GENEVA, Switzerland — Plants possess an internal body clock similar to humans, which dictates when their seeds should germinate — a critical factor for their survival, new research shows. The plants’ internal “thermometer” enables them to stay in a dormant state if the temperature is too high, scientists say.
These findings have significant implications for climate change, especially considering the anticipated need to feed nearly 10 billion people by 2050.
“This trait is expected to have an impact on species distribution and plant agriculture and this impact will be greater as temperatures increase worldwide,” says Professor Luis Lopez-Molina from the University of Geneva in Switzerland (UNIGE), the study’s co-author, in a media release.
Seeds, when newly formed, are dormant. While some species awaken within days, others require months. Choosing the correct time to germinate is crucial for their survival, as a temperature difference of just 1.8 to 3.6°F can significantly influence the outcome.
Scroll down to see 9 reasons plants are so vital to Earth’s survival
The researchers based their findings on experiments conducted on Arabidopsis thaliana, a member of the cabbage family, also known as thale cress. This plant, which bears white flowers and grows about eight inches tall, contains a protein called phytochrome B that acts as a developmental brake.
The scientists dissected the seeds to separate the embryo from the endosperm — the nourishing tissue that also regulates germination. They found that embryos deprived of their endosperm could not halt growth under excessive temperatures, leading to their demise.
“We found that thermo-inhibition in Arabidopsis is not autonomously controlled by the embryo but implemented by the endosperm, revealing a new essential function for this tissue,” says first author Dr. Urszula Piskurewicz. “In other words, in the absence of endosperm, the embryo within the seed would not perceive that the temperatures are too high and would begin its germination, which would be fatal.”
This discovery highlights yet another example of how climatic variations can impact plant biology, influencing factors such as germination and flowering.
The findings are published in the journal Nature Communications.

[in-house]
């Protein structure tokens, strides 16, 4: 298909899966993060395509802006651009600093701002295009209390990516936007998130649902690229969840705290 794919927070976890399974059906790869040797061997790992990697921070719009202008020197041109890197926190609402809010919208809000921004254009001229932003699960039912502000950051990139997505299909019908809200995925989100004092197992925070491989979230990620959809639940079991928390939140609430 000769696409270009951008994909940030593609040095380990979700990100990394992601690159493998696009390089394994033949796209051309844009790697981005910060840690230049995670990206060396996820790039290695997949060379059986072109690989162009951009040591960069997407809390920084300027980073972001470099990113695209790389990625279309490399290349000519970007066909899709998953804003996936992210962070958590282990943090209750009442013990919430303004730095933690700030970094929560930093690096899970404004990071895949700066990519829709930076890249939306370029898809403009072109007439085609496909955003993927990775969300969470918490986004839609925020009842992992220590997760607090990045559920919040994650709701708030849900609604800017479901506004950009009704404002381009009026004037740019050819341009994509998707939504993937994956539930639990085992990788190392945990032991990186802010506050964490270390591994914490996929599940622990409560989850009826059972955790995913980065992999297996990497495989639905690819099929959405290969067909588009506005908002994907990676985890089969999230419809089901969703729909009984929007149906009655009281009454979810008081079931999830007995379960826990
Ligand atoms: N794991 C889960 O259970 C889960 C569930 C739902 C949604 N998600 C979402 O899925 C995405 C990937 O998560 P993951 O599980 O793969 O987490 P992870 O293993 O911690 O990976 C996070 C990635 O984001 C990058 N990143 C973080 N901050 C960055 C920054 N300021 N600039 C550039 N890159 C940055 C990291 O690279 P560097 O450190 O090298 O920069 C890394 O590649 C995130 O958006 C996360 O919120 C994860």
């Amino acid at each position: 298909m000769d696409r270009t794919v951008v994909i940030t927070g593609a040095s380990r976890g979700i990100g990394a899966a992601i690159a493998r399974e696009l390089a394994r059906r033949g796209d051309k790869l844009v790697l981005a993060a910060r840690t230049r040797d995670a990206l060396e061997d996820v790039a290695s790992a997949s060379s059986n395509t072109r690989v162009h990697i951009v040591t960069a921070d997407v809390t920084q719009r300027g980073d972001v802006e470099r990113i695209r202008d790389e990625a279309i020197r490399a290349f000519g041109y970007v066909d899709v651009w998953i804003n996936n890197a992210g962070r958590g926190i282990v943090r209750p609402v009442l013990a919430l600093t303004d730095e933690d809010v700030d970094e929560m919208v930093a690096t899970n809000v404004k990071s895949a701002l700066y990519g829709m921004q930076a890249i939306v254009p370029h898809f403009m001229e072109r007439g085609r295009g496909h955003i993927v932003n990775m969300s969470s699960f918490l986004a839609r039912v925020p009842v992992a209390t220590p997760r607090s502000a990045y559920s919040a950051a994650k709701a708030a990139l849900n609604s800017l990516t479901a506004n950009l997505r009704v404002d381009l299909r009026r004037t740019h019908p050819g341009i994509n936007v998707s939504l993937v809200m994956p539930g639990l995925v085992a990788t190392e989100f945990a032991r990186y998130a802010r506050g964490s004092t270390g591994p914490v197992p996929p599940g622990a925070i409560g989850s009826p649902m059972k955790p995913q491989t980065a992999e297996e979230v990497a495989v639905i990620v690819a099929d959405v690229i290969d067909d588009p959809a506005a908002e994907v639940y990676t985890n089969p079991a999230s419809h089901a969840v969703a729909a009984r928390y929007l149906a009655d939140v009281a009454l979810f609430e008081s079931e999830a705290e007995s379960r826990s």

Here’s why plants are so important for our survival:
- Carbon Sequestration: Plants absorb carbon dioxide (CO2) from the atmosphere and convert it into oxygen (O2) through photosynthesis. This process helps to reduce the levels of CO2, a primary greenhouse gas, helping to mitigate climate change.
- Oxygen Production: Through the process of photosynthesis, plants release oxygen into the atmosphere, which is essential for the survival of most organisms, including humans.
- Soil Erosion Control: Plant roots help to bind the soil together and their foliage protects the soil surface from the impact of rain, thus reducing soil erosion. This ensures the soil remains nutrient-rich and able to support life.
- Water Cycle Regulation: Plants play a vital role in maintaining the earth’s water cycle. They release water vapor into the atmosphere through a process known as transpiration, which contributes to cloud formation and rainfall.
- Biodiversity: Plants form the basis of most terrestrial ecosystems and provide food, shelter, and habitat for a myriad of other species, supporting biodiversity.
- Climate Regulation: Forests and other large areas of vegetation can help to regulate local climates, reducing extremes of temperature and influencing rainfall patterns.
- Air Purification: Plants can absorb harmful pollutants from the air, including particulate matter and volatile organic compounds, thereby improving air quality.
- Mental Wellbeing: Exposure to green spaces has been shown to have significant benefits for mental health and well-being.
- Food and Resources: Plants provide an immense amount of resources including food, medicine, wood, and more.
South West News Service writer Mark Waghorn contributed to this report.